In Belgium, a series of social laws were already established after the First World War, but it was mainly after the Second World War that Belgium became a pioneer in social security. Visit AbbreviationFinder to see the definitions of BEL and acronym for Belgium. To the extensive social insurance system, which is financed by the state at 25%, the rest is levied in the form of contributions from employers (about 2/3) and workers (about 1/3).
The state reimburses costs for certain categories, e.g. widows, pensioners and the disabled. With around 30%, the state contributes to health and pension insurance, but in the case of unemployment benefits, the state accounts for more than 70% of the cost.
However, the state has major problems in meeting its commitments. Payments are increasing, and despite increased fees for both employers and employees, the state will not meet the expenses unless radical measures are taken. Government spending cuts in the 1990s have greatly affected the social sector. The costs of pensions and healthcare will to a greater extent be covered by individual insurance.
Belgium continued to live high in arms sales to dictatorial states. In 2014 and 15, the country with the most weapons exported to Wallonia was the kleptocratic dictatorship of Saudi Arabia, which was also at war with Yemen.
In the aftermath of the attacks, the government carried out one suspension of basic human rights after another. In February 2016, the government launched the “Plan Canal” concept to curb “radicalization” in several suburbs of Brussels. Not by providing work and education for vulnerable youth, but by increasing police patrol and by increasing administrative control over Muslim associations. In April, the federal government decided to create a central database that could be shared by the various relevant government agencies. The database was to record “suspicious” travel activity. In July, a similar database of ” hate preachers ” was established». In December, police powers were extended to surveillance. Despite the fact that in May the government had promised the UN Human Rights Council that human rights would be respected despite ever-tighter terrorist legislation, the trend was clearly the opposite.
Spanish and Austrian dominion
The Burgundian Empire appeared to be the embryo of a strong independent state between Germany and France. However, since Karl the Bold of Burgundy died in 1477, however, the “Burgundian inheritance” gradually came into the hands of the prince Habsburg. During Emperor Karl V, the Habsburg Empire was the dominant power in Europe. Karl was not only German-Roman emperor and ruler in the so-called Austrian heritage countries, but also king of Spain and holder of the Netherlands.
The wealthy Netherlands formed an important part of the Habsburg Empire, and Karl worked diligently to secure possession of this area for his son Philip. In 1556, Philip succeeded him in Spain and the Netherlands, but not as a German-Roman emperor. As a result, Belgium came under Habsburg’s Spanish branch and the German dominion that was threatened was replaced by a Spanish one. The contradictions that already existed under Karl’s rule between the Netherlands and the Habsburgs were now reinforced. In the Netherlands, heavy tax burdens were faced, which was partly a result of a Habsburg policy that the residents did not solidify with and could not influence due to the reduced influence of the states. The contradictions were sharpened by the Spaniards striving to eradicate the Calvinist Reformation which had a strong foothold in the Netherlands.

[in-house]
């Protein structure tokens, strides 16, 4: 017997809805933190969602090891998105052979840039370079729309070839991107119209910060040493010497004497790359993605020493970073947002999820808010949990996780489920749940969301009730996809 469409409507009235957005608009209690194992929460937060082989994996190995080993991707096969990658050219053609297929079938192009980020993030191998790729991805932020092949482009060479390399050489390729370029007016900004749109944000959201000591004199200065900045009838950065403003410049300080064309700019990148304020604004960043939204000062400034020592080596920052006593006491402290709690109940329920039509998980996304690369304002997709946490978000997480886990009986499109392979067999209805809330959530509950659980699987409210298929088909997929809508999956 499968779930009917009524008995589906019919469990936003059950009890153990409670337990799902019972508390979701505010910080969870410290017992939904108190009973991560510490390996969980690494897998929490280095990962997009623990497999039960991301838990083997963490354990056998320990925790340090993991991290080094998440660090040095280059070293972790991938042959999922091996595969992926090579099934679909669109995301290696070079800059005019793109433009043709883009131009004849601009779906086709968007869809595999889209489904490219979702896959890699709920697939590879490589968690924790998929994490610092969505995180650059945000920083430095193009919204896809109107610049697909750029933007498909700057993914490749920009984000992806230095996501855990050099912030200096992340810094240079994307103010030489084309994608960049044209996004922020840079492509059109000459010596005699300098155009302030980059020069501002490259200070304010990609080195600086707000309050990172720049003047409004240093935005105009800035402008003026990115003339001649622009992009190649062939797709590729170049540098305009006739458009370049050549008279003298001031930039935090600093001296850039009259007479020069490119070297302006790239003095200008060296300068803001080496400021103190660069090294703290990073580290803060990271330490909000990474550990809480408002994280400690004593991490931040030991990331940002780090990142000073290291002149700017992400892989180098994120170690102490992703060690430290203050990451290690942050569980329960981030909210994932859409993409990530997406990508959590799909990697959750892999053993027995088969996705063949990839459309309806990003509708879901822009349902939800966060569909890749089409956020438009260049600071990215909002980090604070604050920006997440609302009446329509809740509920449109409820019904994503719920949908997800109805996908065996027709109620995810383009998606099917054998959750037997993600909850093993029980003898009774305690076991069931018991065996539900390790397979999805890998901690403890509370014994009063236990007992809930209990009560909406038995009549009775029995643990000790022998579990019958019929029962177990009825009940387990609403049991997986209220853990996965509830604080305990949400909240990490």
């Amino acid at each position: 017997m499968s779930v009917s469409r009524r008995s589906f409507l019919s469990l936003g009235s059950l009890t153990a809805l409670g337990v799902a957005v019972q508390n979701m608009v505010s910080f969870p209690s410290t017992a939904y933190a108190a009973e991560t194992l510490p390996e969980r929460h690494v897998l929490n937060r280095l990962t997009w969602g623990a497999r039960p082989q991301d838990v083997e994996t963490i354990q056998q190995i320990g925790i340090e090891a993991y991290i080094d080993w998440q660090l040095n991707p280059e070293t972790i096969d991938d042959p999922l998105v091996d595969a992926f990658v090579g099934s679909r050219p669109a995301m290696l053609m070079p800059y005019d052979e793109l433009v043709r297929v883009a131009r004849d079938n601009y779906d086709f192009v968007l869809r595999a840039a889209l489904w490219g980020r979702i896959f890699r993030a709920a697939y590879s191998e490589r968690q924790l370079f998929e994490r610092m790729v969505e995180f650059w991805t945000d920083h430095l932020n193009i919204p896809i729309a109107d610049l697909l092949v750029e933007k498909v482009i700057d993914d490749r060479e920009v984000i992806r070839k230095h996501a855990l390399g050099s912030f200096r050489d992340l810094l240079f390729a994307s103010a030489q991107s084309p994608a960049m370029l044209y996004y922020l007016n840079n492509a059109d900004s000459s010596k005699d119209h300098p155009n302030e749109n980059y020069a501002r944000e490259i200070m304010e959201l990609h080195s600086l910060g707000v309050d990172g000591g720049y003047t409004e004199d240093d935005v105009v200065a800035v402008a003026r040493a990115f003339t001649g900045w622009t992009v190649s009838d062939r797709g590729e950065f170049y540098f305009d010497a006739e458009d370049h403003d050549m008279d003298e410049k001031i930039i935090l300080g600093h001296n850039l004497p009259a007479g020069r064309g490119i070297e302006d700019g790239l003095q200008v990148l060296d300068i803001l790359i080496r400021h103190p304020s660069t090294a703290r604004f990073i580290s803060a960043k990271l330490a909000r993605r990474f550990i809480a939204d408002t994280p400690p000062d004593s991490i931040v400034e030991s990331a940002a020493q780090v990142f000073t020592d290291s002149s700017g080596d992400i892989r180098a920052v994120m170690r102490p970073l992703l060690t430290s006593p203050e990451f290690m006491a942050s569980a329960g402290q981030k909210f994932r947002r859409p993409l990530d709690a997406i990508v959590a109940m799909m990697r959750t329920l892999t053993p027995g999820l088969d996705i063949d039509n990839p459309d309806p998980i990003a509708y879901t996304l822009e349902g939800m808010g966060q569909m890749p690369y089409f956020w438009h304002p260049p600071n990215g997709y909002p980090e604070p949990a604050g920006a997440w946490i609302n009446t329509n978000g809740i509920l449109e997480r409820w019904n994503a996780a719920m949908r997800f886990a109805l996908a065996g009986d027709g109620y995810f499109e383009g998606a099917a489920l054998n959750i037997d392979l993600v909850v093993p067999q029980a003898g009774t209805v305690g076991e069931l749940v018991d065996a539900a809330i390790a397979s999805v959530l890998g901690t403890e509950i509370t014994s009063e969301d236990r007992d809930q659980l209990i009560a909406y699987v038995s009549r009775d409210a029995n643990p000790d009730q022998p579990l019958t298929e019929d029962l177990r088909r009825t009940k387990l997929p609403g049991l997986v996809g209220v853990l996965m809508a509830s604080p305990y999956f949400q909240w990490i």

In 1567, an open war broke out. The happiness of the war changed over the following decades, but Spain eventually managed to secure control over the Belgian territories, aided by contradictions between these and the radical Dutch leaders. In 1585, Antwerp fell after a long siege, and thus the Spaniards had for a long time consolidated their possession of the area, which was called the Spanish Netherlands.
Spanish domination meant a period of stagnation and decline. The acts of war had devastated the country, and the Spanish counter-Reformation, which made Belgium a homogeneous Catholic country, led to an extensive emigration. The political situation, since the present Netherlands, under the leadership of the province of the Netherlands in 1581, established itself as an independent state, was negative for the Belgian economy and its center, Antwerp: The Netherlands had control over Schelde’s mouth and could thus control the segregation of Antwerp, which could be exploited to the advantage of the Dutch cities.
Another problem during the Spanish period was the repeated attempts by the great powers of France to gain control of the Spanish Netherlands. In 1701 the Spanish war of succession broke out, in which a French and an Austrian pretend on the Spanish throne and thus also on the Spanish Netherlands was opposed. The war, which was ended by the peace of Utrecht and Rastatt 1713-14, led to the area coming under the Austrian Habsburgs and the German-Roman emperor; now under the name Austrian Netherlands. The peace meant that the Netherlands gained control of a number of Belgian fortresses as protection against France, which underlined Belgium’s role as a barrier between different European states and as one of Europe’s battlegrounds.
The latter role also allowed Belgium to play in the context of the great European wars of the 18th century. Internally, economic stagnation continued, and Dutch control over Schelde was still an obstacle to development. The dissatisfaction with the Austrian rule was intensified in connection with the reforms carried out by Emperor Joseph II in the 1780s , as these threatened the last vestiges of Belgian autonomy, while supporting their strong Catholic sentiments in Belgium through their anti-clerical character.